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Originally posted in The Nevada Sagebrush’s September 2023 digital issue.

Hillary Schieve, the mayor of Reno gave a moderated discussion about her advocacy for mental health, affordable housing and public safety. She also hosted a live question and answer session and a meet and greet in the Joe Crowley Student Union’s Milt Glick Ballrooms on Sept. 21. The discussion was part of the Associated Students of UNR’s Department of Government Affairs’ Wolf Pack Talks.

Mental health is one of Schieve’s most prominent campaign goals. Schieve shed some light on why it was so important, especially for young adults and college students.

“Forty-nine percent of people ages 18 to 24, right now … in the United States are saying that they’re experiencing anxiety and depression,” Schieve said. “[And yet] mental health comes with such a massive stigma, and people do not want to talk about it to this extent.” 

Schieve always had plans of building a mental health 24/7 crisis center, and after seven years of work, the plan is well underway. 

“When I talk about the red tape, it’s totally real, unfortunately. But it’s been seven years since I’ve been working with the state and the county to provide a 24/7 mental health crisis center because our [emergency rooms] are not equipped to handle the crisis,” Schieve said. “That’s where you fix broken bones, not broken brains.”

The idea came from Arizona’s Crisis System, which is nationally recognized for its success in offering 24/7 mobile teams with mental health training and even local crisis telephone lines. Schieve said they wanted to take this successful idea and adapt it to the city of Reno.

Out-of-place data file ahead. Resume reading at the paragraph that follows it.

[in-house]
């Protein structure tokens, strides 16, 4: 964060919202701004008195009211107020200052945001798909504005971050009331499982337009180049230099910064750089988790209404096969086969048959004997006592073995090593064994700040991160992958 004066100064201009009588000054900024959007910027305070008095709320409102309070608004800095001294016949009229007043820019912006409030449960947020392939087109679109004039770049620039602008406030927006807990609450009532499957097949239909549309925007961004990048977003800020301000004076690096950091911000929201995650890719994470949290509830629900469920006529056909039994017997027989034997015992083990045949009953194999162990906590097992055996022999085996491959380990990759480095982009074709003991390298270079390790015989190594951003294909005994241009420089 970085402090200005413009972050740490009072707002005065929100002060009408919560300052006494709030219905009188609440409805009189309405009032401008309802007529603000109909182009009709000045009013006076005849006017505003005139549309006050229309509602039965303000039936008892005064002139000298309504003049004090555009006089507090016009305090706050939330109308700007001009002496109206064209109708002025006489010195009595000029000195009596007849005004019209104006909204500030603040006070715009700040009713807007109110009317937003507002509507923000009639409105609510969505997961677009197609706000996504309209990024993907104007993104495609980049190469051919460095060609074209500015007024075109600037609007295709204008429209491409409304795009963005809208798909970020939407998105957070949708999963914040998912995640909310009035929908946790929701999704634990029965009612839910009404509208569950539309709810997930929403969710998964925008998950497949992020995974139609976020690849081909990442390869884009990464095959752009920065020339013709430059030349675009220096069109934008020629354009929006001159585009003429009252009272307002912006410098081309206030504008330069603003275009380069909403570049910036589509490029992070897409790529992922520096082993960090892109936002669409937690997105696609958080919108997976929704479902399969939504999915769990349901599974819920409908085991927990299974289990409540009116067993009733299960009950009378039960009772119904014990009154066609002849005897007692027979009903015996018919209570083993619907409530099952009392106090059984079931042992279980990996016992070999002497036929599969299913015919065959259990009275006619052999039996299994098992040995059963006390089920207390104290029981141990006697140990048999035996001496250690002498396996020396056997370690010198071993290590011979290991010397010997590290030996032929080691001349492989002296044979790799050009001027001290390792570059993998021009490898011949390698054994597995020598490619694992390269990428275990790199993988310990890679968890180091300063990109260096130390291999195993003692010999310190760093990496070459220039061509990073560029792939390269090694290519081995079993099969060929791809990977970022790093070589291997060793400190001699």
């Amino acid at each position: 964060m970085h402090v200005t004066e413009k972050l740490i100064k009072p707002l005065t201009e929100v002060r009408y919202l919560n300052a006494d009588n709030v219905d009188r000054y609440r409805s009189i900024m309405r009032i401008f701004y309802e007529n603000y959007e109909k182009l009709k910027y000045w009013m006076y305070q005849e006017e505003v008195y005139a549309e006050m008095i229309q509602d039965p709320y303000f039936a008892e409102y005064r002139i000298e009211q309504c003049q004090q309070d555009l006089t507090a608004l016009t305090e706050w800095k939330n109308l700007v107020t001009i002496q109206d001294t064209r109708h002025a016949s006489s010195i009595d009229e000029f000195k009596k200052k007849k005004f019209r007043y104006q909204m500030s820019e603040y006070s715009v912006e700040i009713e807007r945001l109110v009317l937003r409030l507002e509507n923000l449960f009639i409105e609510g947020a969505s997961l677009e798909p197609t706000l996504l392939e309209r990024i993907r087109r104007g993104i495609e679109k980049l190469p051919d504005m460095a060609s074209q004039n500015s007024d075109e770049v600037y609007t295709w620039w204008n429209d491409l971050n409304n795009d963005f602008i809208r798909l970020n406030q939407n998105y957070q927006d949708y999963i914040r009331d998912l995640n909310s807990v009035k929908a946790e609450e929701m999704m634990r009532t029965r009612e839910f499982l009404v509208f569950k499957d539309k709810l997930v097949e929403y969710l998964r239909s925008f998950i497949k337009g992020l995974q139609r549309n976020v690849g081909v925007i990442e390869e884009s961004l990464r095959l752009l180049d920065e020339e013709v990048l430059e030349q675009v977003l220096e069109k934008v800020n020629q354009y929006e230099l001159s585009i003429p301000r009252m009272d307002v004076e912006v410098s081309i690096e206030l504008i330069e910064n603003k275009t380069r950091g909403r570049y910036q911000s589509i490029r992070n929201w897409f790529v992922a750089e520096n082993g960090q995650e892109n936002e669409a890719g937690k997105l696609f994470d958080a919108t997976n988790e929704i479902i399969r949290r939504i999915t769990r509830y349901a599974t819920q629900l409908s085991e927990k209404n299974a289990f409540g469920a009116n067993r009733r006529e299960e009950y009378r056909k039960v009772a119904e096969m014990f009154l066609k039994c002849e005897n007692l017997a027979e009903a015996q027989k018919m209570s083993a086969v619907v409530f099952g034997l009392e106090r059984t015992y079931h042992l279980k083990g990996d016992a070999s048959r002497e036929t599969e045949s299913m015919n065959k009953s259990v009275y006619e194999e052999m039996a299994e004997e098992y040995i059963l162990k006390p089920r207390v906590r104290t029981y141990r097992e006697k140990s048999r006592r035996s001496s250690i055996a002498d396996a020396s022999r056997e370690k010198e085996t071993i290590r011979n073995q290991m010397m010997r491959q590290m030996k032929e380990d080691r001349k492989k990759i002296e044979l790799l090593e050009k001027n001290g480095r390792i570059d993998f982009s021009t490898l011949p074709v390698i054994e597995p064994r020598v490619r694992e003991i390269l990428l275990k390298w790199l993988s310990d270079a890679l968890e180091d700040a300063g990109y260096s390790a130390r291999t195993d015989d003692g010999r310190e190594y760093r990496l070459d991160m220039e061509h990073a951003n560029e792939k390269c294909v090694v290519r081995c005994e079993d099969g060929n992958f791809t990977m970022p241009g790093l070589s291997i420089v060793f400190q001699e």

Schieve said Steve Sisolak, the previous governor of Nevada, donated the building for the crisis center and Joe Lombardo, the current governor of Nevada is finishing that process off. She explained other agencies, like nonprofits, are working in mental health and are typically isolated.

Creating a center where all mental health organizations can exist together collaborate on issues allows them to all report to the same system about the city’s mental health struggles.

Schieve said to make the crisis center prepared to provide services, there are adjustments needed to be made to make sure that people are getting proper and sustainable treatment, but they are finally on track to see it’s opening soon. 

“I’m hoping that we get an opening in January,” Schieve said. “Some people will have insurance, some people won’t, but we will help sign them up on Medicaid to make sure that they can be treated. That’s super important.”

Schieve has a personal mission with the initiative after she lost her sister and brother to their battles with mental health a few years ago. 

“My brother was so great when he was taking his medication. But when he was off of it, it was really challenging,” Schieve said. “So that’s, you know, part of why this center is really important.”

The plan is to pair individuals with caseworkers to help encourage them to continue to take their medication.

Now that they have the building, they are going through the list of things the state and hospital need, making adjustments to get it ready to go. Schieve said she’s trying not to “hold [her] breath” but she’s hoping for a January opening.

Once opened, anyone will be able to enter the center for help with mental health, which is something she’s very proud of.

“[In Reno’s future] I’d love to see, walk-in mental health centers [that] anyone could walk in at any moment’s notice,” Schieve said. 

If you or someone you love is in immediate danger please call 911. If you or someone you love is struggling with mental health, please call the suicide and crisis lifeline at 9-8-8 which is available 24 hours.

Jaedyn Young can be reached at or on Twitter @jaedyn_young3.

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